"To Know Him Is to Love Him" by the Teddy Bears was Phil Spector's first song to top the Billboard Hot 100 singles chart, written and produced when he was only 19, back in 1958. The title of the song was taken by Spector from the epitaph on his father's headstone, who had tragically committed suicide 9 years earlier. He was found dead in the Spector family's driveway from carbon monoxide poisoning, a garden hose attached to the car's exhaust poking through the driver side's window. Spector expressed his feelings the only way he seemed to know how - by writing and producing an emotional teenage pop song. The melody of the song's soaring middle eight, sung with an unaffected innocence by Annette Kleinbard, was taken, according to Spector, from a Richard Wagner symphony (if there could ever be proof of reincarnation, the links between Spector and Wagner would be the first piece of evidence).

Like some of Spector's later girl group songs, such as "He Hit Me (And It Felt Like A Kiss)" and "River Deep, Mountain High", it is a macabre love song. The singer's love is unrequited, with the object of her affection ignorant of her deep love. The way Kleinbard sweetly sings "just to know him is to love, love, love him, and I do", followed up by a plaintive circling background chant of "and I do" from Spector, there is a deep impression that the singer's love is as eternal and expansive as the universe itself. Other lyrics in the song, such as "there'll come a day when I'll walk alongside of him" and "someday he'll see that he was meant for me", could just as easily be Spector talking about his dad as it could a girl talking about a romantic infatuation.

Musically speaking, the instrumentation is simple. All I hear is a guitar, a piano, and a set of drums. This was before Spector had dreamed up the now famous 'Wall of Sound', before he was an omniscient demigod in the eyes of Brian Wilson, but the song sounds all the more real and intimate because of it. Still, the echo-laden production lets the listener know that this is indeed a Spector song. While the chords are not overly complex, at the same time there is a touch of pop music sophistication to what Spector does here. The song instantly feels familar, yet it is musically varied enough to still be interesting.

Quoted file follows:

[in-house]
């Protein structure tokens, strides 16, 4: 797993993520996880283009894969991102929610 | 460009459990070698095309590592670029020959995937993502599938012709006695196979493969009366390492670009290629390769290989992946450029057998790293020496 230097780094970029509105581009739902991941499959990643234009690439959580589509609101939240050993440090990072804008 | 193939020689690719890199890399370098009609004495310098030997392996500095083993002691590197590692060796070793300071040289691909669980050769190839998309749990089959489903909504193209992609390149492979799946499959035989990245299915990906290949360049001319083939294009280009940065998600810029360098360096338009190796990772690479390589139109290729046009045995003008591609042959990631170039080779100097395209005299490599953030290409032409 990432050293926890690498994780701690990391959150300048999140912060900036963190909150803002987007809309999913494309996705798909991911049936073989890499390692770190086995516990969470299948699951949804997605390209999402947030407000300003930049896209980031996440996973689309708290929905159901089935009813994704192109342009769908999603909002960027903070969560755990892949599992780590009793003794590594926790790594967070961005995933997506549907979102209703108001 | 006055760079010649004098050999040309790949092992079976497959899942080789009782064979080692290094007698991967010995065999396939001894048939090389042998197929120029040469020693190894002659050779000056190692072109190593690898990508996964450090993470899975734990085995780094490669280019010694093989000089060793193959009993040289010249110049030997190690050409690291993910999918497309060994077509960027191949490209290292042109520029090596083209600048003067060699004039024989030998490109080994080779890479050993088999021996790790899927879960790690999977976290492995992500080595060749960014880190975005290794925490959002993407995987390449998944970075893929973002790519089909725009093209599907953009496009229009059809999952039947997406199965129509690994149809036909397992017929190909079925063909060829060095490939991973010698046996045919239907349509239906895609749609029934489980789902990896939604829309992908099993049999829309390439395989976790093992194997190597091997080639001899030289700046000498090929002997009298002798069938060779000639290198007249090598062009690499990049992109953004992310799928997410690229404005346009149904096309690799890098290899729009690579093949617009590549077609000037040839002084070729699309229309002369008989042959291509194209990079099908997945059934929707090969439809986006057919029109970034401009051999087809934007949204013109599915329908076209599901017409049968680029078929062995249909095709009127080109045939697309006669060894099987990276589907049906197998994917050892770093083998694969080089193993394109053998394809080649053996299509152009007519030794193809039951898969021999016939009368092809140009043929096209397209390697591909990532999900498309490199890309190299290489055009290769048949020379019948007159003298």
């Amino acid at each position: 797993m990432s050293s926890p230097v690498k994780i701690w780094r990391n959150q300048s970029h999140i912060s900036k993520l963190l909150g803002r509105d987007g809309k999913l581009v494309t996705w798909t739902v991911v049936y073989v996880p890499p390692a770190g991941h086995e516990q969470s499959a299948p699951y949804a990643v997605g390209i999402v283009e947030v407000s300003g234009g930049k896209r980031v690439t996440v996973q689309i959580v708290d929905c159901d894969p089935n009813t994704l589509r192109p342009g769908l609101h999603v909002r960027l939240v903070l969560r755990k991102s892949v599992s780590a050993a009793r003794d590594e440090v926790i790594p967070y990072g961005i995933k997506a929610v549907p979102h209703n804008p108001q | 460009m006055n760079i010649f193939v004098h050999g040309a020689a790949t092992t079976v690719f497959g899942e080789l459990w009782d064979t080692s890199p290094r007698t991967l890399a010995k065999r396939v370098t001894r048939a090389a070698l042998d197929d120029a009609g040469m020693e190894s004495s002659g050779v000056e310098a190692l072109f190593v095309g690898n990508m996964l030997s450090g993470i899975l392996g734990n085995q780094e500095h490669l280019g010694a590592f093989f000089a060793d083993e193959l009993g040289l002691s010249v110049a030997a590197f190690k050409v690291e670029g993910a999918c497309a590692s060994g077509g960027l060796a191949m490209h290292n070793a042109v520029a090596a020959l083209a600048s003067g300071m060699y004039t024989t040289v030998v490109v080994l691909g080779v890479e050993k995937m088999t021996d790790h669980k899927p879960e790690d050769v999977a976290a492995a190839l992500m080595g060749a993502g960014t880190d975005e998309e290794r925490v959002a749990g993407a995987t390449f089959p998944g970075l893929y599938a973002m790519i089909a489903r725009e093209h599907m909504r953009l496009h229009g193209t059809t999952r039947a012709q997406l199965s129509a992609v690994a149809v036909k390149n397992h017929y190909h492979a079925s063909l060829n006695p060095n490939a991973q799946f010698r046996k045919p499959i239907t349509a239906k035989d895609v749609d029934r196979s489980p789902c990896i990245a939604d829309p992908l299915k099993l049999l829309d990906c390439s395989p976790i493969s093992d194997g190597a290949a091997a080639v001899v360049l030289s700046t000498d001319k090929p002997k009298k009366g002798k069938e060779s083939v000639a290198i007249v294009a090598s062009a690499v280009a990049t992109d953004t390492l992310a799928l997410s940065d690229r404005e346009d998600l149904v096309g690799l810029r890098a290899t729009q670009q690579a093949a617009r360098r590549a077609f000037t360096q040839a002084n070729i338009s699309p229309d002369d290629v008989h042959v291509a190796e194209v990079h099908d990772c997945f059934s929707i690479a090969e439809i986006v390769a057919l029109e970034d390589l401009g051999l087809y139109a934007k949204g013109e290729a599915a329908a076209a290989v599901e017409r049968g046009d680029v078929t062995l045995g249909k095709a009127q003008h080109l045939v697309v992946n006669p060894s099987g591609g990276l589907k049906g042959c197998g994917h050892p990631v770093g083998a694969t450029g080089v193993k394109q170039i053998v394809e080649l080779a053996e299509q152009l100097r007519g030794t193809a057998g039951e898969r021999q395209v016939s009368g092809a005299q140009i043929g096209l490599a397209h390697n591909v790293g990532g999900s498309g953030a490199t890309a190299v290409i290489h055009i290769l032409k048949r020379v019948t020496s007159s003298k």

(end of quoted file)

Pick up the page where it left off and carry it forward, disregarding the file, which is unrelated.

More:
After the song became a nationwide success, both Spector and Kleinbard bought expensive sports cars. One day, as Kleinbard was driving to Charlton Heston's house, she took a turn too fast and drove off of a cliff (I should mention that car accidents were strangely common amongst pop stars in the 60's). She likes to joke now that Heston had asked her to "drop in" and that she took it literally, nearly landing her car in the famous actor's backyard. While she was recovering in a hospital from the injuries she sustained in the car accident, Spector formed a new group without her and moved on. By the time she was out of the hospital Spector told her that he had no need for her. Shocked and very hurt (when talking about this incident on a television show a few years ago, she could barely hold back her tears), she had no choice but to move on. Move on she did, co-writing the theme song to Rocky and even having a years long romance with Elvis Presley, who demanded to meet the singer when he heard "To Know Him Is to Love Him" on the radio while he was stationed in Germany in 1958.

For Spector, abandoning those who helped him become successful as soon as he no longer required their services became a lifelong habit. Spector never trusted anyone, and he would never truly let anyone into his inner emotional world. He told his first wife that he didn't need love. You have to wonder if it all had something to do with his father leaving him so suddenly, when Spector was only 10. Spector would spend his later years a recluse and is now infamously behind bars for murdering a young actress. I like to think that you can hear his vision of the love he could never realize in the flesh somewhere in all of the echo and reverb in his heavenly, ethereal Wall of Sound.

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